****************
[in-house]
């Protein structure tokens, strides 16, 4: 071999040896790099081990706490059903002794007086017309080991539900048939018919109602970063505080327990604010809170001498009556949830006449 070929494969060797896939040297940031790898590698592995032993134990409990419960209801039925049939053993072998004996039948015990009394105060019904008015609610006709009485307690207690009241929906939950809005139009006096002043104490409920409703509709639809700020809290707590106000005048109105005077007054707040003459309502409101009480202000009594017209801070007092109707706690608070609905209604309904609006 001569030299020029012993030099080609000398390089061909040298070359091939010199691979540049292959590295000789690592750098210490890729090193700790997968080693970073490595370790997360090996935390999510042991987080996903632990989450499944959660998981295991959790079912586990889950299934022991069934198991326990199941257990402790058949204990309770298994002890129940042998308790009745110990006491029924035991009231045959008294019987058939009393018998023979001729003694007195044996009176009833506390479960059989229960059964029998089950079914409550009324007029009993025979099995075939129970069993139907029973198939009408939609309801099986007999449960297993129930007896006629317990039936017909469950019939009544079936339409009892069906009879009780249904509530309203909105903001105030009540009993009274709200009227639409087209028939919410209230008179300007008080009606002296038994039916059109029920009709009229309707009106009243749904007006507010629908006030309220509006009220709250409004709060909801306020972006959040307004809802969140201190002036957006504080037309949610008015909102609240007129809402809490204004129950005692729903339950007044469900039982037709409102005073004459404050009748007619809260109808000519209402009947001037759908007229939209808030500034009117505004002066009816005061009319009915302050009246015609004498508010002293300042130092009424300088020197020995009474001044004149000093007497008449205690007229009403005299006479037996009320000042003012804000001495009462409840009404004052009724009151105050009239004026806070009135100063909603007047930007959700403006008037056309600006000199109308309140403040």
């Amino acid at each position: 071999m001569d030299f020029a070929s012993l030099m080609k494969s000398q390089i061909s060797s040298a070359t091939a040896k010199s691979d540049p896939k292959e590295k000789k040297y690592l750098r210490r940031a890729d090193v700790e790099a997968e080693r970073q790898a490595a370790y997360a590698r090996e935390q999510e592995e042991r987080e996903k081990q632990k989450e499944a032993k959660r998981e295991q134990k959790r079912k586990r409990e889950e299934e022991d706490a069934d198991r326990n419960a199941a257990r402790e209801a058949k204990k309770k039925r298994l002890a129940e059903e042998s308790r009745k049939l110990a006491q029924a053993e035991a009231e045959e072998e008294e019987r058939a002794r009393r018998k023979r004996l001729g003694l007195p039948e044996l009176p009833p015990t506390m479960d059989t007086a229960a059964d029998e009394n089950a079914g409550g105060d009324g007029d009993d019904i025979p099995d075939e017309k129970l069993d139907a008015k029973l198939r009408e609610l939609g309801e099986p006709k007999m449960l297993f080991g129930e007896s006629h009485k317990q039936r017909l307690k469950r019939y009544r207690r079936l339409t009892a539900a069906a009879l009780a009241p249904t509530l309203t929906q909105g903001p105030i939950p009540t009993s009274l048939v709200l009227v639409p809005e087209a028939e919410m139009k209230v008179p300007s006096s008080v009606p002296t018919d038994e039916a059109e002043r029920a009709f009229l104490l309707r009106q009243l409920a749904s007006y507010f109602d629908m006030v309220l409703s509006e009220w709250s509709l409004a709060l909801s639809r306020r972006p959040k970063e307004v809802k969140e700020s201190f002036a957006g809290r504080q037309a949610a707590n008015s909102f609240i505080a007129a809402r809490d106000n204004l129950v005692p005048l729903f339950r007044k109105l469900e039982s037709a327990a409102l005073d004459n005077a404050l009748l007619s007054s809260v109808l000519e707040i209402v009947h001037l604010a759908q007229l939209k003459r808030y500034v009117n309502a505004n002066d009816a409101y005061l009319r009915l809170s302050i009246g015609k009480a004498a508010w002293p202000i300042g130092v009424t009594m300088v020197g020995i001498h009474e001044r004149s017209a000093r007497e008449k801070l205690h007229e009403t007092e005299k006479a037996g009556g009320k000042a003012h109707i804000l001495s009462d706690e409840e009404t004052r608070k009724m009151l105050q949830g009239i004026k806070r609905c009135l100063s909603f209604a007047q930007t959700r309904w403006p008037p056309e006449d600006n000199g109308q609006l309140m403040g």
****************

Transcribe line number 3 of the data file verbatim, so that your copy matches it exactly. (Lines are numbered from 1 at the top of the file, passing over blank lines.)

């Amino acid at each position: 071999m001569d030299f020029a070929s012993l030099m080609k494969s000398q390089i061909s060797s040298a070359t091939a040896k010199s691979d540049p896939k292959e590295k000789k040297y690592l750098r210490r940031a890729d090193v700790e790099a997968e080693r970073q790898a490595a370790y997360a590698r090996e935390q999510e592995e042991r987080e996903k081990q632990k989450e499944a032993k959660r998981e295991q134990k959790r079912k586990r409990e889950e299934e022991d706490a069934d198991r326990n419960a199941a257990r402790e209801a058949k204990k309770k039925r298994l002890a129940e059903e042998s308790r009745k049939l110990a006491q029924a053993e035991a009231e045959e072998e008294e019987r058939a002794r009393r018998k023979r004996l001729g003694l007195p039948e044996l009176p009833p015990t506390m479960d059989t007086a229960a059964d029998e009394n089950a079914g409550g105060d009324g007029d009993d019904i025979p099995d075939e017309k129970l069993d139907a008015k029973l198939r009408e609610l939609g309801e099986p006709k007999m449960l297993f080991g129930e007896s006629h009485k317990q039936r017909l307690k469950r019939y009544r207690r079936l339409t009892a539900a069906a009879l009780a009241p249904t509530l309203t929906q909105g903001p105030i939950p009540t009993s009274l048939v709200l009227v639409p809005e087209a028939e919410m139009k209230v008179p300007s006096s008080v009606p002296t018919d038994e039916a059109e002043r029920a009709f009229l104490l309707r009106q009243l409920a749904s007006y507010f109602d629908m006030v309220l409703s509006e009220w709250s509709l409004a709060l909801s639809r306020r972006p959040k970063e307004v809802k969140e700020s201190f002036a957006g809290r504080q037309a949610a707590n008015s909102f609240i505080a007129a809402r809490d106000n204004l129950v005692p005048l729903f339950r007044k109105l469900e039982s037709a327990a409102l005073d004459n005077a404050l009748l007619s007054s809260v109808l000519e707040i209402v009947h001037l604010a759908q007229l939209k003459r808030y500034v009117n309502a505004n002066d009816a409101y005061l009319r009915l809170s302050i009246g015609k009480a004498a508010w002293p202000i300042g130092v009424t009594m300088v020197g020995i001498h009474e001044r004149s017209a000093r007497e008449k801070l205690h007229e009403t007092e005299k006479a037996g009556g009320k000042a003012h109707i804000l001495s009462d706690e409840e009404t004052r608070k009724m009151l105050q949830g009239i004026k806070r609905c009135l100063s909603f209604a007047q930007t959700r309904w403006p008037p056309e006449d600006n000199g109308q609006l309140m403040g």